CIVIL SOCIETY PAKISTAN

February 24, 2008

Lawyers committed to bring genuine arbiters back: Aitzaz

Filed under: POST-ELECTIONS 2008 — civilsocietypakistan @ 12:35 am
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THE NATION

FEB 24, 2008

SAJID ZIA
LAHORE- SCBA President and PPP stalwart Aitzaz Ahsan has said if the Provisional Constitutional Order (PCO) issued by General (r) Pervez Musharraf on November 3 is not scrapped, it would be a license to the every army chief to come into the civil side and impose emergency for some days and issue a constitution with amendments of his choice to oblige the government to follow it.
Addressing to a highly excited legal fraternity standing between the two blocks of the Lahore High Court on the occasion of his appearance under special permission to cast vote in the LHCBA elections here on Saturday, Aitzaz said the continuation of the PCO, under which over 60 judges including Chief Justice Iftikhar Muhammad Chaudhary had been deposed, would not let the Parliament to function smoothly besides hitting the fundamentals of the parliamentary form of system.
By the approval of hundreds of lawyers, he expressed his firm belief that the PCO was totally unconstitutional and a measure which Musharraf pursued overstepping his powers for which he was not competent. “Lawyers don’t accept the PCO and would continue their fight to get it annulled by the upcoming government,” he said.
Referring to July 20 decision by the 13-member bench of the SC regarding restoration of CJP Iftikhar Muhammad Chaudhry after he was sacked by General (r) Musharraf on March 9 last, he said the decision in clear terms had set the rule that no judge of the superior judiciary could be sacked without resorting to Supreme Judicial Council under Article 209 of the Constitution.
He said the issuance of the PCO for removing the judges and the oath under the same order was outside the legal and constitutional authority. He named three judges who were also members of the said 13-member bench but they took oath under the PCO and sit in the present the SC.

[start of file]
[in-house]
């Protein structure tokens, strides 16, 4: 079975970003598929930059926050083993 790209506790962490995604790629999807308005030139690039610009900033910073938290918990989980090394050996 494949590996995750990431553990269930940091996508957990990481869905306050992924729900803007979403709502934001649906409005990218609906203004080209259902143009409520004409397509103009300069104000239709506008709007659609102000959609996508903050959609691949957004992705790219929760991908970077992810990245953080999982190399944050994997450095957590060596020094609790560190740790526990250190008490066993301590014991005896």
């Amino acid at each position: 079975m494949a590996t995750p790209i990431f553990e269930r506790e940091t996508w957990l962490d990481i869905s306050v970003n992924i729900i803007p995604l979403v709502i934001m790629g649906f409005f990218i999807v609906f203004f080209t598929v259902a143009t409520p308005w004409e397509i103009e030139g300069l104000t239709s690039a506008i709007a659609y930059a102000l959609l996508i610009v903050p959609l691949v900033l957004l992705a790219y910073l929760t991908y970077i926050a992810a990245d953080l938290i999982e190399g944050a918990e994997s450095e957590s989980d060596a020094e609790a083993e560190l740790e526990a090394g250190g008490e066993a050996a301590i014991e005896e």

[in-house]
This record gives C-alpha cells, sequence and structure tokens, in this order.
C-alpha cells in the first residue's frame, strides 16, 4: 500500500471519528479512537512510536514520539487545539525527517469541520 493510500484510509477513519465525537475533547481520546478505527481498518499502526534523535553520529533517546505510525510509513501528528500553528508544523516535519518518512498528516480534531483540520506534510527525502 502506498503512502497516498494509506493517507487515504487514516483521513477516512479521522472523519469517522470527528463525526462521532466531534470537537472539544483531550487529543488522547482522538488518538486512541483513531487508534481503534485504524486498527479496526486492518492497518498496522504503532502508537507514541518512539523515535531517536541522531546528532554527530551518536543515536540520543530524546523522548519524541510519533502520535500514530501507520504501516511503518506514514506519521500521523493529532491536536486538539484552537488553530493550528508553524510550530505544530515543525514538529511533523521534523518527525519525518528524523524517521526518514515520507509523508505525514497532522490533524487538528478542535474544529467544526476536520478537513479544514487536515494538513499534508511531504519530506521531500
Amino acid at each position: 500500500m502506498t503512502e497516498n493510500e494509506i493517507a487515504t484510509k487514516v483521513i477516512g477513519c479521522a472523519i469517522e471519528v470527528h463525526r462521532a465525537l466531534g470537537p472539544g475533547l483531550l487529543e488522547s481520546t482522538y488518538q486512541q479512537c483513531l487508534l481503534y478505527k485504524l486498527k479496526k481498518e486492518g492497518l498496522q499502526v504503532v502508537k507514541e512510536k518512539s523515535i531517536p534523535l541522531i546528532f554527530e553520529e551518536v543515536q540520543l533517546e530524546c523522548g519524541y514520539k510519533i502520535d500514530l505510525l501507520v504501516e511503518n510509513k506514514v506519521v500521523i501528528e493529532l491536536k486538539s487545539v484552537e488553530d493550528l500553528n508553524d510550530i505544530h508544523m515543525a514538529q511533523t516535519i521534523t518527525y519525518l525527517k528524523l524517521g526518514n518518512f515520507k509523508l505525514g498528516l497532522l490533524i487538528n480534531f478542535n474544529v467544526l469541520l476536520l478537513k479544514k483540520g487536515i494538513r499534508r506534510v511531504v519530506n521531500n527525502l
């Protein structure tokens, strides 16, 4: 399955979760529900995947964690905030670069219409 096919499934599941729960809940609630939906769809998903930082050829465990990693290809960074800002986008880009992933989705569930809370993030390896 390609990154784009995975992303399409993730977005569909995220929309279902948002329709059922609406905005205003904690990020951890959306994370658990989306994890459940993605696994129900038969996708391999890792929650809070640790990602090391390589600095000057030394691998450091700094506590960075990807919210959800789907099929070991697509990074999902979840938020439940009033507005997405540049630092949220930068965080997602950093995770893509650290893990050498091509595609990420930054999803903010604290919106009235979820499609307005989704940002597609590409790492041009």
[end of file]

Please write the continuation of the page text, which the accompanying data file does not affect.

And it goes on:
“How could PCO be held constitutionally valid by the Court to justify removal of the judges and fresh oath by the rest under it,” he questioned.
Aitzaz made it clear that reinstatement of the deposed judges was the only way if the parliament had to run and added that legal community is providing a chance to new House to order restoration of the judges otherwise the community was geared up to take to a long march from all over the country to Islamabad on March 9 next.
“The center of ‘power of gravity’ would remain with the parliament if the judges are restored otherwise it would shift to lawyers side who then would be out in the streets up in arms to press their demand, he warned.
Aitzaz said so far the legal fraternity was satisfied with both PPP Co-Chairman Asif Zardari and PML-N Quaid Nawaz Sharif on their mutual agreement to restore the judges and added that the community would provide them an opportunity to realize their commitment which could be served simply by removing restrictions on the deposed judges to let them hold the court.
However if leadership of the both the parties, which in sight to form a coalition government, wants the parliamentary course to do the needful, we give them a chance. According to him, the parliament did not need two-thirds majority in this context to bring in an amendment in the Constitution. He said the person who is forcing two-thirds majority is in fact, obliging the parliament to accept the PCO. He said the legal fraternity did not accept the PCO and was committed on putting the ‘genuine arbiters’ back to their courts.
“CJP Iftikhar Muhammad Chaudhary alongwith his three kids has been confined to the four walls of his house for over the last three and a half months. During the period his kids have not only been denied access to the school but the whole family has been subjected to supply cut of electricity, water and gas at their residence,” the SCBA President said. “This is height of oppression,” he said, adding: a caretaker minister is asking the Chief Justice to vacate the official residence.” Amid loud sound of ‘shame’ from the audience against the alleged demand of the minister, Aitzaz said, Justice Chaudhry was still the Chief Justice but Pervez Musharraf was no more an army chief and asked the minister to get the army house vacated from him instead.

 A test of leadership

ED